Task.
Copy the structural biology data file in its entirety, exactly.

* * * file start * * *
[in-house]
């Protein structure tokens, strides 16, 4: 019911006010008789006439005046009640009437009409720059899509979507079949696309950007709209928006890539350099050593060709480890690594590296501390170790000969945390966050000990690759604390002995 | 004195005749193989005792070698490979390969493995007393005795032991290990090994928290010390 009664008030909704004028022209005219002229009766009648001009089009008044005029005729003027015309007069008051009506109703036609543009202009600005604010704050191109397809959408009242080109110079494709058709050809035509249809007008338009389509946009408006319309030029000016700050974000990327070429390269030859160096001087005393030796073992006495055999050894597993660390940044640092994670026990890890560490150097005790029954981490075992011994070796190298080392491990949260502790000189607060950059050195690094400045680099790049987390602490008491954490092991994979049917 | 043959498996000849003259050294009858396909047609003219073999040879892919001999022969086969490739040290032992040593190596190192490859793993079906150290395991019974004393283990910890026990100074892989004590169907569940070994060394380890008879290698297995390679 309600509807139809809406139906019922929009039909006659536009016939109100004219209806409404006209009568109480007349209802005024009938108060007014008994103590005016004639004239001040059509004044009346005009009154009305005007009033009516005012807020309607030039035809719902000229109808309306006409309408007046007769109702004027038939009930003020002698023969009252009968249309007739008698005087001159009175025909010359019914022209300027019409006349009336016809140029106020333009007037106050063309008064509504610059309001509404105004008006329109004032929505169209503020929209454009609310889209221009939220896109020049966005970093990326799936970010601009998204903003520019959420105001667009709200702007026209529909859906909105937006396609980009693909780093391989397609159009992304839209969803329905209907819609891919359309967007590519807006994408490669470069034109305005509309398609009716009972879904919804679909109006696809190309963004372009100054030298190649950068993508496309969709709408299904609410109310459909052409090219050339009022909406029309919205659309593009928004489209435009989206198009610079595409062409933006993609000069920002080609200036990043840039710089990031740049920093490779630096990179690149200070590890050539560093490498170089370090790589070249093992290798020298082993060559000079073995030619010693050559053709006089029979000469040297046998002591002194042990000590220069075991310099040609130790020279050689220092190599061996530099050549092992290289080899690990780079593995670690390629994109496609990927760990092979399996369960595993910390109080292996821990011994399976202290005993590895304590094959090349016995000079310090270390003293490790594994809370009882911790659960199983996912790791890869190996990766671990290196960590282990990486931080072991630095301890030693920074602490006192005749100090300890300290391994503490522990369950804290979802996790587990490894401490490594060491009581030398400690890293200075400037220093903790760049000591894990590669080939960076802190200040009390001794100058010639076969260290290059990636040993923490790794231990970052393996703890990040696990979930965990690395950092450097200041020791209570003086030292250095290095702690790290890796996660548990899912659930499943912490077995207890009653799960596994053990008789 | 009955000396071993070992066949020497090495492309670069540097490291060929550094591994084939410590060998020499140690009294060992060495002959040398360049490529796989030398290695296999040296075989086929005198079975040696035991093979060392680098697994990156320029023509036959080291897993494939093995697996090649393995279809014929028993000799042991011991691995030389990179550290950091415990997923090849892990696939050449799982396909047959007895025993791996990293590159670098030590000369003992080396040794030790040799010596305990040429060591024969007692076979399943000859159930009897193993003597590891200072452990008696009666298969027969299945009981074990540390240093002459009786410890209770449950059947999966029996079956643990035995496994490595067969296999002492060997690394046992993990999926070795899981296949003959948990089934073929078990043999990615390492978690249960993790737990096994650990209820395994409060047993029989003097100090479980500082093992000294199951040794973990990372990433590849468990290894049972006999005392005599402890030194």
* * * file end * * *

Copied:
[in-house]
């Protein structure tokens, strides 16, 4: 019911006010008789006439005046009640009437009409720059899509979507079949696309950007709209928006890539350099050593060709480890690594590296501390170790000969945390966050000990690759604390002995 | 004195005749193989005792070698490979390969493995007393005795032991290990090994928290010390 009664008030909704004028022209005219002229009766009648001009089009008044005029005729003027015309007069008051009506109703036609543009202009600005604010704050191109397809959408009242080109110079494709058709050809035509249809007008338009389509946009408006319309030029000016700050974000990327070429390269030859160096001087005393030796073992006495055999050894597993660390940044640092994670026990890890560490150097005790029954981490075992011994070796190298080392491990949260502790000189607060950059050195690094400045680099790049987390602490008491954490092991994979049917 | 043959498996000849003259050294009858396909047609003219073999040879892919001999022969086969490739040290032992040593190596190192490859793993079906150290395991019974004393283990910890026990100074892989004590169907569940070994060394380890008879290698297995390679 309600509807139809809406139906019922929009039909006659536009016939109100004219209806409404006209009568109480007349209802005024009938108060007014008994103590005016004639004239001040059509004044009346005009009154009305005007009033009516005012807020309607030039035809719902000229109808309306006409309408007046007769109702004027038939009930003020002698023969009252009968249309007739008698005087001159009175025909010359019914022209300027019409006349009336016809140029106020333009007037106050063309008064509504610059309001509404105004008006329109004032929505169209503020929209454009609310889209221009939220896109020049966005970093990326799936970010601009998204903003520019959420105001667009709200702007026209529909859906909105937006396609980009693909780093391989397609159009992304839209969803329905209907819609891919359309967007590519807006994408490669470069034109305005509309398609009716009972879904919804679909109006696809190309963004372009100054030298190649950068993508496309969709709408299904609410109310459909052409090219050339009022909406029309919205659309593009928004489209435009989206198009610079595409062409933006993609000069920002080609200036990043840039710089990031740049920093490779630096990179690149200070590890050539560093490498170089370090790589070249093992290798020298082993060559000079073995030619010693050559053709006089029979000469040297046998002591002194042990000590220069075991310099040609130790020279050689220092190599061996530099050549092992290289080899690990780079593995670690390629994109496609990927760990092979399996369960595993910390109080292996821990011994399976202290005993590895304590094959090349016995000079310090270390003293490790594994809370009882911790659960199983996912790791890869190996990766671990290196960590282990990486931080072991630095301890030693920074602490006192005749100090300890300290391994503490522990369950804290979802996790587990490894401490490594060491009581030398400690890293200075400037220093903790760049000591894990590669080939960076802190200040009390001794100058010639076969260290290059990636040993923490790794231990970052393996703890990040696990979930965990690395950092450097200041020791209570003086030292250095290095702690790290890796996660548990899912659930499943912490077995207890009653799960596994053990008789 | 009955000396071993070992066949020497090495492309670069540097490291060929550094591994084939410590060998020499140690009294060992060495002959040398360049490529796989030398290695296999040296075989086929005198079975040696035991093979060392680098697994990156320029023509036959080291897993494939093995697996090649393995279809014929028993000799042991011991691995030389990179550290950091415990997923090849892990696939050449799982396909047959007895025993791996990293590159670098030590000369003992080396040794030790040799010596305990040429060591024969007692076979399943000859159930009897193993003597590891200072452990008696009666298969027969299945009981074990540390240093002459009786410890209770449950059947999966029996079956643990035995496994490595067969296999002492060997690394046992993990999926070795899981296949003959948990089934073929078990043999990615390492978690249960993790737990096994650990209820395994409060047993029989003097100090479980500082093992000294199951040794973990990372990433590849468990290894049972006999005392005599402890030194």